In a further embodiment of the method according to the invention, treatment with high-energy beam radiation using a shadow mask can be carried out so that only spatially defined areas of the monolayer applied to the substrate surface are exposed, as a result of which a structured surface is formed on the substrate with protected and unprotected areas, i.e., the exposed regions are protected. The surface-modified layer system according to the invention can therefore be used as a negative resist.

For irradiation with electrons, a large-area illuminating electron source can be used, for example, a “flood gun” or a setup as described in FIG. 2 of Hild et al., Langmuir, 14, 342-346 (1998). The electron energies used can then be adapted to the respective organic films and their substrates over a broad range, preferably from 1 to 1000 V. For example, 50 eV electron beam radiation can be used for cross-linking 4-biphenyl thiol on gold.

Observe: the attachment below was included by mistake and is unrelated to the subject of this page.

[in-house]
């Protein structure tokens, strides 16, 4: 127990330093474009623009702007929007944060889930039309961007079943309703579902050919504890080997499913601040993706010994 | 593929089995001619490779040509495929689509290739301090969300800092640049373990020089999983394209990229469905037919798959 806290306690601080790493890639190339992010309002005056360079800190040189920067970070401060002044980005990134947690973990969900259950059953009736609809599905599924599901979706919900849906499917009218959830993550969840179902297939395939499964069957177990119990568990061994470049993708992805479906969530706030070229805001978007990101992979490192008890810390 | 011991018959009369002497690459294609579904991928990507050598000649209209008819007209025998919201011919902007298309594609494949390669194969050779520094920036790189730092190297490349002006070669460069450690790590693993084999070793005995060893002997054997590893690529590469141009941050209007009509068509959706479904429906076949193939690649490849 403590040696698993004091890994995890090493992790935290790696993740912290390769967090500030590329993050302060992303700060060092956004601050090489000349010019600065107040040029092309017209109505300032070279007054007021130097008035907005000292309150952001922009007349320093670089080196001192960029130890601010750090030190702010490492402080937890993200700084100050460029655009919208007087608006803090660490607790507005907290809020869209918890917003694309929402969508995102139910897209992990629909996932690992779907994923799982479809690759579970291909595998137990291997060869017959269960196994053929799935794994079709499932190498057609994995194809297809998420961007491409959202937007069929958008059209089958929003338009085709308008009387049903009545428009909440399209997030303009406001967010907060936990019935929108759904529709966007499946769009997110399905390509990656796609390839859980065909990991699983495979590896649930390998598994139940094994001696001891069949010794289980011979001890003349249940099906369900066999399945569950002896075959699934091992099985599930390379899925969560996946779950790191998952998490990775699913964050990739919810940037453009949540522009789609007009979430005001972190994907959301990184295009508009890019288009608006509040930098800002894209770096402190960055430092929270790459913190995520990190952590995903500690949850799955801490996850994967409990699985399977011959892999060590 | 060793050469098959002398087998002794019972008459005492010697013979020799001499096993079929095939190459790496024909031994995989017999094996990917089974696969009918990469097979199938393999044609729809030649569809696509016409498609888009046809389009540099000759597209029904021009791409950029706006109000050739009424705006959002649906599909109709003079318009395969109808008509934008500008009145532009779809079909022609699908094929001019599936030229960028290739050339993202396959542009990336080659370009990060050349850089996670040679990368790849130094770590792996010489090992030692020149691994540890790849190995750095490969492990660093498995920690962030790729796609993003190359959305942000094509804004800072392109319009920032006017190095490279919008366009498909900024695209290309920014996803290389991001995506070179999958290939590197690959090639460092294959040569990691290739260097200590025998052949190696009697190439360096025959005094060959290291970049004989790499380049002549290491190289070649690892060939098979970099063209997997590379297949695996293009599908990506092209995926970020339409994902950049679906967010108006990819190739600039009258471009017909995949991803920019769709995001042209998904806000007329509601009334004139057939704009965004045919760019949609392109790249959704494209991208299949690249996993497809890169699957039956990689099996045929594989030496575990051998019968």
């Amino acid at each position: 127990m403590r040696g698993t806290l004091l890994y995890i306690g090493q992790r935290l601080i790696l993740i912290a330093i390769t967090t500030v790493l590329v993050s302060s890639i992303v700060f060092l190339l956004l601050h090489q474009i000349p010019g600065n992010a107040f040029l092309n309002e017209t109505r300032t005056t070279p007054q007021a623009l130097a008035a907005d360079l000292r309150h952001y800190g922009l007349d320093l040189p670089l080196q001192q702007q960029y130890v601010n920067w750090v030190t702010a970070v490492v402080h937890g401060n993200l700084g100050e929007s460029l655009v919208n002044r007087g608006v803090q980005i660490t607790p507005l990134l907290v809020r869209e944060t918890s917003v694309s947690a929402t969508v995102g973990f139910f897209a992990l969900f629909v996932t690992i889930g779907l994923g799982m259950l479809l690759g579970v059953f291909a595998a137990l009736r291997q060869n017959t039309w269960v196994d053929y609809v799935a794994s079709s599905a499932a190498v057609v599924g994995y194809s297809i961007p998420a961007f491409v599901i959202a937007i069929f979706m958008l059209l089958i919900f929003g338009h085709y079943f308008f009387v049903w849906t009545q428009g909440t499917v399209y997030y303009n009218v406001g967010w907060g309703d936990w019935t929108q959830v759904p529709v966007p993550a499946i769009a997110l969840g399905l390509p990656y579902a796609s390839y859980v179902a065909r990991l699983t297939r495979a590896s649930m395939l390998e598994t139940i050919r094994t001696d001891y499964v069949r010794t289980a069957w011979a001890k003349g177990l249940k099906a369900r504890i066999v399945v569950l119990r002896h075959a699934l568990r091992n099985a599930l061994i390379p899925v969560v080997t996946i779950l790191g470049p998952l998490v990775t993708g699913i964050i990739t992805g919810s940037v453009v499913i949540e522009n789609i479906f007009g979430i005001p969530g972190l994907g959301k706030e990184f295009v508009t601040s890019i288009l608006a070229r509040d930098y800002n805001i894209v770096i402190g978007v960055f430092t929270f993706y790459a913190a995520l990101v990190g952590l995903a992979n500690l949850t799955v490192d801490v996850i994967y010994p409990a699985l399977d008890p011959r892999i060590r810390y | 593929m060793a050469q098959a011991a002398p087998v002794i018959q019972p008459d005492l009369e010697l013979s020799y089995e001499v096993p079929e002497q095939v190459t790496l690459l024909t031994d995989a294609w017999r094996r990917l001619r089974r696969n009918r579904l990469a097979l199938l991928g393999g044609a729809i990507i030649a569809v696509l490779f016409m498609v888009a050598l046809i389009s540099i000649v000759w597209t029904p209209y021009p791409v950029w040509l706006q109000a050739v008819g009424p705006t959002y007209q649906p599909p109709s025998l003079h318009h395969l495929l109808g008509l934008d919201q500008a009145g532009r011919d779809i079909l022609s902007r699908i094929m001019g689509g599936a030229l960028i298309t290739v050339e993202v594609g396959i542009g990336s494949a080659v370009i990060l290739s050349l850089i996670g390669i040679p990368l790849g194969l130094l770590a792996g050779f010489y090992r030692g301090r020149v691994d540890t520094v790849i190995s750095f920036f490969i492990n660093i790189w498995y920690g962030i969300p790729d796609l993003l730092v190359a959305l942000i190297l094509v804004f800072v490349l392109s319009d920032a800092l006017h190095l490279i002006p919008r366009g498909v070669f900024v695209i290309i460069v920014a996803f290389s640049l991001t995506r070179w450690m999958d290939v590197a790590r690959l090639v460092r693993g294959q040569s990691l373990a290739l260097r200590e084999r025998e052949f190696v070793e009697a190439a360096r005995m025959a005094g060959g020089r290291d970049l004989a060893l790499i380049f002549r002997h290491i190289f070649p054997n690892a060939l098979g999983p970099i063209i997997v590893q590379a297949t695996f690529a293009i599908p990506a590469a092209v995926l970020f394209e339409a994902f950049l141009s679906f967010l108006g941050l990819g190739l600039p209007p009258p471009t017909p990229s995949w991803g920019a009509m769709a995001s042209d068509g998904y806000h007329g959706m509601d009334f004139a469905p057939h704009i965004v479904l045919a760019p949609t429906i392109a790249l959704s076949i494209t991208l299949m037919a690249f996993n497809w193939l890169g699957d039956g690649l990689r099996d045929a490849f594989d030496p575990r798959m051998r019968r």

A large-area illuminating electron source combined with a shadow mask can be used for lateral structuring, so that only the open areas are exposed to the electrons. Also suitable for lateral structuring are focused electron beams, which can be positioned over the areas to be cross-linked by a scanning electron microscope. In addition, electron sources such as field emitter tips, from which the electrons are emitted in a small angular range, can be directly used if they are positioned over the areas to be cross-linked by means of suitable displacement devices (step motors, piezotranslators).

For large-area cross-linking by means of electromagnetic radiation (for example, x-rays, UV radiation), light sources available in the prior art can be used. For lateral structuring, masks appropriate for the respective wavelength range or scanning by means of a suitable light guide (optical fiber) are available.